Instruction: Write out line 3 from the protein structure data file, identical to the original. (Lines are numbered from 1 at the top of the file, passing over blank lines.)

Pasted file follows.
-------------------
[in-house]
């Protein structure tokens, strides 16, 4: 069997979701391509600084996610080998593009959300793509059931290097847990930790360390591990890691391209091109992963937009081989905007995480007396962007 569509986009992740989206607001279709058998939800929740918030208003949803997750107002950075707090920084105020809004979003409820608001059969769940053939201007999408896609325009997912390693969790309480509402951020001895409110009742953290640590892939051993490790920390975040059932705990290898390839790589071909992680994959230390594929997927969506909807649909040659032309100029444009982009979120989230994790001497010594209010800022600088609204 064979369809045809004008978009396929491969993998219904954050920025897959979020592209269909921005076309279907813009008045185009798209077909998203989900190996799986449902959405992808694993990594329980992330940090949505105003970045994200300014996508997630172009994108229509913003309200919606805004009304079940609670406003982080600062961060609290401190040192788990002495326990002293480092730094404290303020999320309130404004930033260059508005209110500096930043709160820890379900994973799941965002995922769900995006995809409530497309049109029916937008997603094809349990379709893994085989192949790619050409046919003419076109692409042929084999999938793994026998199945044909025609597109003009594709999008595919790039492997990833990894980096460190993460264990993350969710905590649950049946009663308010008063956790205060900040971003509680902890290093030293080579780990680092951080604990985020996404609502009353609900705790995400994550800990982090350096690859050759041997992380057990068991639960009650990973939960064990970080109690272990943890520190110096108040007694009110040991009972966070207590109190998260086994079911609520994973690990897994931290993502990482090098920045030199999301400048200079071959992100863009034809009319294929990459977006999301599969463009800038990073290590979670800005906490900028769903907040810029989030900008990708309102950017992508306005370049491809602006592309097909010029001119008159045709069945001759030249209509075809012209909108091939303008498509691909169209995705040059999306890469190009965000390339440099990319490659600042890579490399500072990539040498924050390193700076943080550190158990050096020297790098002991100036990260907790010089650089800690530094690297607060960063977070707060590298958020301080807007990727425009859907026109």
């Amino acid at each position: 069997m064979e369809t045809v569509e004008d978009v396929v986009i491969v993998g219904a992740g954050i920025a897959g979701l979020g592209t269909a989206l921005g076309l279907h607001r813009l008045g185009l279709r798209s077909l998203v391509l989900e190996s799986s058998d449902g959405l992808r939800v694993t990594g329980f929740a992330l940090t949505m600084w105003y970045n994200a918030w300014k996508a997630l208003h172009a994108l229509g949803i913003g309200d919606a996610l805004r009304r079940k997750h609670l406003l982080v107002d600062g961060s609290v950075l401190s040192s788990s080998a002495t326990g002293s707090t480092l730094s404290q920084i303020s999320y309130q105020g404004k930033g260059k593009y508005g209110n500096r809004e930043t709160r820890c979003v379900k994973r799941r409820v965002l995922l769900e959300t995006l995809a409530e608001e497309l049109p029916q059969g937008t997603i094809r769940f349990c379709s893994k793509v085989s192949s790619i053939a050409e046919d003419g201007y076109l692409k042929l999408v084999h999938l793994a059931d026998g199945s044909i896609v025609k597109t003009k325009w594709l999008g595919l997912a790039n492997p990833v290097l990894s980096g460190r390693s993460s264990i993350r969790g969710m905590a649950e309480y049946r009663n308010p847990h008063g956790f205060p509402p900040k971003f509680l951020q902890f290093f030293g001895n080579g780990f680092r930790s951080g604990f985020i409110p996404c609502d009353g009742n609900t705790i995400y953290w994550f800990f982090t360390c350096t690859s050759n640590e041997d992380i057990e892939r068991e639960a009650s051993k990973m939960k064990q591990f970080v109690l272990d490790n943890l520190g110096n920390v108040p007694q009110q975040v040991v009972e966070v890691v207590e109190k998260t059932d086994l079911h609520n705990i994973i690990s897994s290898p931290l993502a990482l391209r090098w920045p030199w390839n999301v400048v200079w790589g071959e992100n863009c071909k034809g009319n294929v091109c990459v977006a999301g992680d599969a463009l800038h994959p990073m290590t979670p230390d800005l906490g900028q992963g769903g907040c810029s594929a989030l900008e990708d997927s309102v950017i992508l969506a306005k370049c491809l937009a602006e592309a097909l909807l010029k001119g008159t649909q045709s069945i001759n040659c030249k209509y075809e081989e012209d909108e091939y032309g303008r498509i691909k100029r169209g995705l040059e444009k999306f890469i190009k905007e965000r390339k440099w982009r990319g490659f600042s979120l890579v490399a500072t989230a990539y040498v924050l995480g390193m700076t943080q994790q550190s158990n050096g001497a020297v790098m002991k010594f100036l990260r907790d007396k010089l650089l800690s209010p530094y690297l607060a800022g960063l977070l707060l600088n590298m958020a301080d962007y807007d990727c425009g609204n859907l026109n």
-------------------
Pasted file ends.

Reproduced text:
């Amino acid at each position: 069997m064979e369809t045809v569509e004008d978009v396929v986009i491969v993998g219904a992740g954050i920025a897959g979701l979020g592209t269909a989206l921005g076309l279907h607001r813009l008045g185009l279709r798209s077909l998203v391509l989900e190996s799986s058998d449902g959405l992808r939800v694993t990594g329980f929740a992330l940090t949505m600084w105003y970045n994200a918030w300014k996508a997630l208003h172009a994108l229509g949803i913003g309200d919606a996610l805004r009304r079940k997750h609670l406003l982080v107002d600062g961060s609290v950075l401190s040192s788990s080998a002495t326990g002293s707090t480092l730094s404290q920084i303020s999320y309130q105020g404004k930033g260059k593009y508005g209110n500096r809004e930043t709160r820890c979003v379900k994973r799941r409820v965002l995922l769900e959300t995006l995809a409530e608001e497309l049109p029916q059969g937008t997603i094809r769940f349990c379709s893994k793509v085989s192949s790619i053939a050409e046919d003419g201007y076109l692409k042929l999408v084999h999938l793994a059931d026998g199945s044909i896609v025609k597109t003009k325009w594709l999008g595919l997912a790039n492997p990833v290097l990894s980096g460190r390693s993460s264990i993350r969790g969710m905590a649950e309480y049946r009663n308010p847990h008063g956790f205060p509402p900040k971003f509680l951020q902890f290093f030293g001895n080579g780990f680092r930790s951080g604990f985020i409110p996404c609502d009353g009742n609900t705790i995400y953290w994550f800990f982090t360390c350096t690859s050759n640590e041997d992380i057990e892939r068991e639960a009650s051993k990973m939960k064990q591990f970080v109690l272990d490790n943890l520190g110096n920390v108040p007694q009110q975040v040991v009972e966070v890691v207590e109190k998260t059932d086994l079911h609520n705990i994973i690990s897994s290898p931290l993502a990482l391209r090098w920045p030199w390839n999301v400048v200079w790589g071959e992100n863009c071909k034809g009319n294929v091109c990459v977006a999301g992680d599969a463009l800038h994959p990073m290590t979670p230390d800005l906490g900028q992963g769903g907040c810029s594929a989030l900008e990708d997927s309102v950017i992508l969506a306005k370049c491809l937009a602006e592309a097909l909807l010029k001119g008159t649909q045709s069945i001759n040659c030249k209509y075809e081989e012209d909108e091939y032309g303008r498509i691909k100029r169209g995705l040059e444009k999306f890469i190009k905007e965000r390339k440099w982009r990319g490659f600042s979120l890579v490399a500072t989230a990539y040498v924050l995480g390193m700076t943080q994790q550190s158990n050096g001497a020297v790098m002991k010594f100036l990260r907790d007396k010089l650089l800690s209010p530094y690297l607060a800022g960063l977070l707060l600088n590298m958020a301080d962007y807007d990727c425009g609204n859907l026109n």